Ofqual's test results algorithm was "UNLAWFUL," Labor claims in a letter to Gavin Williamson after the under-fire Secretary of Education finally gave the regulator support

Labor said the algorithm used by Ofqual's test scores to downgrade scores to A-Level was "illegal".

Kate Green, the shadow education minister, and Lord Falconer argued that the ministers and the beleaguered regulator were aware of at least three violations of the law in the standardization formula used.

In a letter to Ofqual and under attack Gavin Williamson, they said the turn I should never have come back to it so late as Ofqual and the SoS (State Secretary for Education) were fully aware that the standardization formula used was illegal. "

They wrote: “The chaos, confusion and injustice of the way Ofqual has acted under the direction of the SoS over the past few weeks and the way the UK government has dealt with the A-level results , was a complete fiasco for thousands of young people through an enormous amount of stress, worry and uncertainty due to government incompetence. "

"No comparison is valid if the system does not adequately measure the student's performance," they added.

Lord Falconer also claimed that there are still questions to be answered regarding the use of an "illegal" standardization algorithm in GCSE results which will be released tomorrow.

A spokesperson for the Education Department said: “As the government has made it clear, we have full confidence in Ofqual and its leadership in its role as an independent regulator, and we continue to work closely with Ofqual to deliver fair results for our young people at these unprecedented time.

"We agreed on the decision to switch from moderated notes to centered notes."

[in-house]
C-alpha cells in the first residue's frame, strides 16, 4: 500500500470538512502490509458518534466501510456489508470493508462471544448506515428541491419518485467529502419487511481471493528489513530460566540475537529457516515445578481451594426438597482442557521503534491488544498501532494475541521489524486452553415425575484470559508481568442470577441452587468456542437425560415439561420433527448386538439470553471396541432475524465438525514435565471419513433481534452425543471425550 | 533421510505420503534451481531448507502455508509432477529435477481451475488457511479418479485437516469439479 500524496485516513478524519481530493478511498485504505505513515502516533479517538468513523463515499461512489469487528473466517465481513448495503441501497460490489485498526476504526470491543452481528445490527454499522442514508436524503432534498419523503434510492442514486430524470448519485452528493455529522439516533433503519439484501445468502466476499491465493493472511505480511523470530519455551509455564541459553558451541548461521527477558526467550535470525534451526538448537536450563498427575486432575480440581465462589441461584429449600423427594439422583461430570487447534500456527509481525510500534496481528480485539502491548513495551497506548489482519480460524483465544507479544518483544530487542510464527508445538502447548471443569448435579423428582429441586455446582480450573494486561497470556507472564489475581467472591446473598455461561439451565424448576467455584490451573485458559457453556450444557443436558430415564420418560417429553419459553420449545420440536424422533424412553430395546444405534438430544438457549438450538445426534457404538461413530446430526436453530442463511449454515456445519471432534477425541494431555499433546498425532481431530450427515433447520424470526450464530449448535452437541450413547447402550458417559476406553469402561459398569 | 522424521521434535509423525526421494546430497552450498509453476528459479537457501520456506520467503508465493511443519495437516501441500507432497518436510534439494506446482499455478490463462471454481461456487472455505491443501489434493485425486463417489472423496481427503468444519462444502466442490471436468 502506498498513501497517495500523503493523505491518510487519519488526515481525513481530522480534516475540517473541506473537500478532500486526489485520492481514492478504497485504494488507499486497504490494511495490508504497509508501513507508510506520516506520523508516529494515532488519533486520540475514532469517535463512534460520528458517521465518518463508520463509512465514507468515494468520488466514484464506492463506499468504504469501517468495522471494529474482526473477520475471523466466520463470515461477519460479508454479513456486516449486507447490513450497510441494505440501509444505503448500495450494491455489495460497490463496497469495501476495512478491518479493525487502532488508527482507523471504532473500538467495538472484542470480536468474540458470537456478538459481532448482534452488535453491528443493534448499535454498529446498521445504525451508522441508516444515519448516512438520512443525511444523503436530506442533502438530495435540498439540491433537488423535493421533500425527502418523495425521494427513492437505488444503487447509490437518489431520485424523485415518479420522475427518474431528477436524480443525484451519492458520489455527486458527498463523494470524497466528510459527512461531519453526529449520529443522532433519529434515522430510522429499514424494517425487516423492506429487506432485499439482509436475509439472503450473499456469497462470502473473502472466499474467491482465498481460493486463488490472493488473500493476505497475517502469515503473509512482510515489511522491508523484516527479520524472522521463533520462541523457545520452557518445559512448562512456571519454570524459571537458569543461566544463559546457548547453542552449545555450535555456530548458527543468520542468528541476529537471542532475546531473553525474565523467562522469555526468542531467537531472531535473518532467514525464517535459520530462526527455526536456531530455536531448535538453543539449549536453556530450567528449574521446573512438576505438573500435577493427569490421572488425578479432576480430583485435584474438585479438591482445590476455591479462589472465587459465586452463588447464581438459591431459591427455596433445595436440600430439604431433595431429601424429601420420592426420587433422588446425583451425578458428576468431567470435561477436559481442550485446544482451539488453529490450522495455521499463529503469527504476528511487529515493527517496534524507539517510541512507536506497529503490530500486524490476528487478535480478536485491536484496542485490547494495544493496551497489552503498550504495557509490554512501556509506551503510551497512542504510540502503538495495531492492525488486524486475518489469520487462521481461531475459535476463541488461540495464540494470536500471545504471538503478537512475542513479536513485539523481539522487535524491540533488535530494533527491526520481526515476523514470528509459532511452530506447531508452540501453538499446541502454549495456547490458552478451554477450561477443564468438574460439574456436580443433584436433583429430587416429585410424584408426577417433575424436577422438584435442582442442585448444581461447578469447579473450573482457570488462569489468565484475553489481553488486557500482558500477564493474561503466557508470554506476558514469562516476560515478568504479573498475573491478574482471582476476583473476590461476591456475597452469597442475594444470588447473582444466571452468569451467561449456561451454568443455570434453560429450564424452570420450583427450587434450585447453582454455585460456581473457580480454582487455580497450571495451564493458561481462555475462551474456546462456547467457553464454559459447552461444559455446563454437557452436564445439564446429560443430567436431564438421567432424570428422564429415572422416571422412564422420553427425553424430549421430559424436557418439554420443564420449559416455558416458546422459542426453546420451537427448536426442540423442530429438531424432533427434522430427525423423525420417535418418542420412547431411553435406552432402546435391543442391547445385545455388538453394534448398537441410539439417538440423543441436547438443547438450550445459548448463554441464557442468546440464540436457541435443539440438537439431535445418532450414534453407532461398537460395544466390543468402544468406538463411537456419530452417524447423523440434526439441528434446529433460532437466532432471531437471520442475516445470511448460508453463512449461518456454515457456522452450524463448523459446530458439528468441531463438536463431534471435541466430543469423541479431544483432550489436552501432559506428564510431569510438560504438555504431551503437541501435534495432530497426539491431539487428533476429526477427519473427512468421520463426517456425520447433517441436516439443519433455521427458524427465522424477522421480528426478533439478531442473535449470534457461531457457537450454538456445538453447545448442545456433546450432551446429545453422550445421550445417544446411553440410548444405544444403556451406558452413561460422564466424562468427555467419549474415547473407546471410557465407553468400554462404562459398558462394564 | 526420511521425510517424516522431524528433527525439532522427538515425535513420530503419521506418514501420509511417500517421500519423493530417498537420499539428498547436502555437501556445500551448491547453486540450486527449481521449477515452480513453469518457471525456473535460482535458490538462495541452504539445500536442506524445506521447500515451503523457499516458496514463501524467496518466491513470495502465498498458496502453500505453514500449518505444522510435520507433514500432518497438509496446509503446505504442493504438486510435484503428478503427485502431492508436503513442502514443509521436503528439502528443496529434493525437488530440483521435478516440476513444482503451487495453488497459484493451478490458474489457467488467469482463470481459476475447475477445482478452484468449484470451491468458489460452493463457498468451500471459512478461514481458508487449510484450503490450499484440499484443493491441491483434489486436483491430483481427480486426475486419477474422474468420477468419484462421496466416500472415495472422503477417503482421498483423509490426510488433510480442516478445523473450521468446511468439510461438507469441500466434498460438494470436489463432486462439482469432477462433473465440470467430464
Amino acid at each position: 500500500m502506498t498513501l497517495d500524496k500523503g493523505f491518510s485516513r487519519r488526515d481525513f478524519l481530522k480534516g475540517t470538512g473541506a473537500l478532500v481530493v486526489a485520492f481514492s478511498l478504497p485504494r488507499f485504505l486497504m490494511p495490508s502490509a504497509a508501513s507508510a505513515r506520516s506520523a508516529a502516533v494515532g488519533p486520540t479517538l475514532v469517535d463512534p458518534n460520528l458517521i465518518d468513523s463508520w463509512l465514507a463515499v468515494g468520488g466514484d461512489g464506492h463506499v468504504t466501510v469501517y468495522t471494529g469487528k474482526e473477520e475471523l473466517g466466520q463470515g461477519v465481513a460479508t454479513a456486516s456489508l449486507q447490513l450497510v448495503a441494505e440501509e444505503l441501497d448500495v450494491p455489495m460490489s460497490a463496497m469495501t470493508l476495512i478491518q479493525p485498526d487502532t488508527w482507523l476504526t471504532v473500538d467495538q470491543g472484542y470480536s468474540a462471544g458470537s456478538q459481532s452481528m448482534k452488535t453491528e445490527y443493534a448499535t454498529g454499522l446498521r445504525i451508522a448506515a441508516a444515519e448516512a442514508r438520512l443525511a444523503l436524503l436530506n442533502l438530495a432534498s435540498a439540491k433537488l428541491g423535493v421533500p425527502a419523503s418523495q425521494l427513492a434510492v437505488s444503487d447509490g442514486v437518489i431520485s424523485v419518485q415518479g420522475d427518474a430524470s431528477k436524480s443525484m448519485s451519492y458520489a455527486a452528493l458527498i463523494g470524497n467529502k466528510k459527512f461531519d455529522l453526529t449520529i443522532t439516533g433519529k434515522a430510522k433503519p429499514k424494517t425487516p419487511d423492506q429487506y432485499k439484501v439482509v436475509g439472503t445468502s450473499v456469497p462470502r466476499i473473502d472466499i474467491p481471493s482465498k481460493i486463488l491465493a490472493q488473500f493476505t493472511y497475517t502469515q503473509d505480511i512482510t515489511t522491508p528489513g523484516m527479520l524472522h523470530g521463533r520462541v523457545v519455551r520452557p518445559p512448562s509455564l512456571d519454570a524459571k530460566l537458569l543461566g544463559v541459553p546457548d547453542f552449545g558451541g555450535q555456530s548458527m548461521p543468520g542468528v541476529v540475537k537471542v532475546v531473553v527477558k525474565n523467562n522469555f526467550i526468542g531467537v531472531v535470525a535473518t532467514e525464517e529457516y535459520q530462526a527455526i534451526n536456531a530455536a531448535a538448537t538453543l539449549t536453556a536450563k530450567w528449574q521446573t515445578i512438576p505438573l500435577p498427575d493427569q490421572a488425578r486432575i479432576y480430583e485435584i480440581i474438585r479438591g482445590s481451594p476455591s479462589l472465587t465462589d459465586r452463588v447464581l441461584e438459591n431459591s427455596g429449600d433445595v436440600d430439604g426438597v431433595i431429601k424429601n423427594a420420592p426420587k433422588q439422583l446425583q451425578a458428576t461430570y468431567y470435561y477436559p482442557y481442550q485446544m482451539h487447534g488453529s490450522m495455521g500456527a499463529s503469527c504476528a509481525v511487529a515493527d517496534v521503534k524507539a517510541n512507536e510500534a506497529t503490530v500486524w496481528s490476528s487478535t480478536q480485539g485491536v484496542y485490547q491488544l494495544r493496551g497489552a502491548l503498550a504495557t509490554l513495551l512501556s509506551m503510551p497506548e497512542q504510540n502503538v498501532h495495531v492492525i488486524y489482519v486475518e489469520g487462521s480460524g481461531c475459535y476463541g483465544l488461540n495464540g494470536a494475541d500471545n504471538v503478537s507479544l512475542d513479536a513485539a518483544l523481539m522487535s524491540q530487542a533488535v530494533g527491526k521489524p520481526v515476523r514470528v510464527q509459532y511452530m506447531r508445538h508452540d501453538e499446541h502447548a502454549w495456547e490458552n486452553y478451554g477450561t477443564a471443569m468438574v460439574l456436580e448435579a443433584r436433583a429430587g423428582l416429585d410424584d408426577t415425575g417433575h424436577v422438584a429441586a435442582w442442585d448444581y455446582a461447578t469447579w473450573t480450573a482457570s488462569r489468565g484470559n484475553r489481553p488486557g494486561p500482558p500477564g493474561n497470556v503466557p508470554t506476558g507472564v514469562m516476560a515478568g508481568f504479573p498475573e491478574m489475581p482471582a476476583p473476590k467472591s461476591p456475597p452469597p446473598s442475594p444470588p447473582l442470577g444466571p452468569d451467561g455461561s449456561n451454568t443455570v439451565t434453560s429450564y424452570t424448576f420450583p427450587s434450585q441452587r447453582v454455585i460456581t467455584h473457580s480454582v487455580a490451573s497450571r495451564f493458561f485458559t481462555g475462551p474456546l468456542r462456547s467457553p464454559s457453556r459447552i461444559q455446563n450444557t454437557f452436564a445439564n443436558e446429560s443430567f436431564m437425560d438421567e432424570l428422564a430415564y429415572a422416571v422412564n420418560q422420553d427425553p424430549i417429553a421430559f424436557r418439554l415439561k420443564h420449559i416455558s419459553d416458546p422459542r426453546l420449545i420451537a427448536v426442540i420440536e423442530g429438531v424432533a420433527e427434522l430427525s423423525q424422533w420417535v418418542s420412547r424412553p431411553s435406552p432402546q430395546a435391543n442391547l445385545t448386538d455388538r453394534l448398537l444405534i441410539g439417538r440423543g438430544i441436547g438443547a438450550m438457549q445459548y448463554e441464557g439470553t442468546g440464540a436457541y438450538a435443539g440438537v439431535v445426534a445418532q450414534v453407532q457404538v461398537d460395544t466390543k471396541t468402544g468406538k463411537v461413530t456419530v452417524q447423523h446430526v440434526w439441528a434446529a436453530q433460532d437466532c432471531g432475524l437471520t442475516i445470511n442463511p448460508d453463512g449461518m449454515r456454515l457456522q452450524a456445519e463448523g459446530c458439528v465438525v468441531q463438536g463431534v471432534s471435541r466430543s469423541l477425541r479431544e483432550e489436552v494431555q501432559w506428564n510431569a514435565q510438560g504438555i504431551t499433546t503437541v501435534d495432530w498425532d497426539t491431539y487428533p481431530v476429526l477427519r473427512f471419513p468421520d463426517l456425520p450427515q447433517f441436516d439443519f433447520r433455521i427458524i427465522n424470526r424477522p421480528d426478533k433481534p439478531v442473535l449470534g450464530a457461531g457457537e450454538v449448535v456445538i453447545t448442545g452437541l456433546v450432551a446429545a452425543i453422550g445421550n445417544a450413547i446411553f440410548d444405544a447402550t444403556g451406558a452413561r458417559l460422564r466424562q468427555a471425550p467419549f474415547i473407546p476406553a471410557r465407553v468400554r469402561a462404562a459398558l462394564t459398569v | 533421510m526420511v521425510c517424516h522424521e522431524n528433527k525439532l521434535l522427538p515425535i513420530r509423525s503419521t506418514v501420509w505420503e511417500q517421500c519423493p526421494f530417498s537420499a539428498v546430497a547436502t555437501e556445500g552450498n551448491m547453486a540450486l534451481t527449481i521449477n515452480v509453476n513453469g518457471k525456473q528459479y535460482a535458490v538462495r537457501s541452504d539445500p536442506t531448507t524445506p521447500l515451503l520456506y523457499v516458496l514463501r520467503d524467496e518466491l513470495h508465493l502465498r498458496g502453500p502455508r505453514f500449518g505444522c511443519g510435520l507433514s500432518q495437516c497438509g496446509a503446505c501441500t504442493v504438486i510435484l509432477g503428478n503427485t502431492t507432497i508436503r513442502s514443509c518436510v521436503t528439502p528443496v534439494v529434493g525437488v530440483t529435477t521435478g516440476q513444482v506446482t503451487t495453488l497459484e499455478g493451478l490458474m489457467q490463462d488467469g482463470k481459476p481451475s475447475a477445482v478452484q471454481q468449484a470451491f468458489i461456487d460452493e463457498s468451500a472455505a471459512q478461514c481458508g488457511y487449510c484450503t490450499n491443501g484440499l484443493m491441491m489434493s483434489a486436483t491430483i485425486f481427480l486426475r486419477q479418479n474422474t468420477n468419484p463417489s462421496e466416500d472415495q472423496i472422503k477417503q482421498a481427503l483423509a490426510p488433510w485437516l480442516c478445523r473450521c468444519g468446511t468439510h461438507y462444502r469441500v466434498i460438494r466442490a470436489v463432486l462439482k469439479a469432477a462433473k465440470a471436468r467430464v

Tory MPs are increasingly concerned about the government's handling of the results fiasco, viewing it as the latest in a long line of casual mistakes made during the coronavirus crisis.

A senior Tory MP told MailOnline: "There is no question" Mr Johnson should "show his face" during the crisis.

"I can see why he wouldn't want to be around for Gavin Williamson to take all of the black, but it would stabilize the ship a bit when he shows up," they said.

Acting Lib Dems Leader Sir Ed Davey said: “On the steps of Downing Street, the Prime Minister said it was his job to fill the gap and that the money would stand with him when it comes to his plans to implement.

“The Prime Minister cannot expect us to take his words seriously if he doesn't make the effort to get back to work during the biggest audit crisis of a generation.

"Universities are in trouble and thousands of students still have no idea where they will be in the fall. The prime minister must take responsibility for this terrible mess."

Labor shadow health minister Justin Madders had previously compared the prime minister to the famous character "Where's Wally" and told the Daily Star, "Where's Wally?" More like where is THE Wally? & # 39;

The call on the Prime Minister to cancel his vacation has also hit social media as Twitter users used the hashtags "Where's Boris" and "Boris Has Failed Britain" to criticize him for his absence.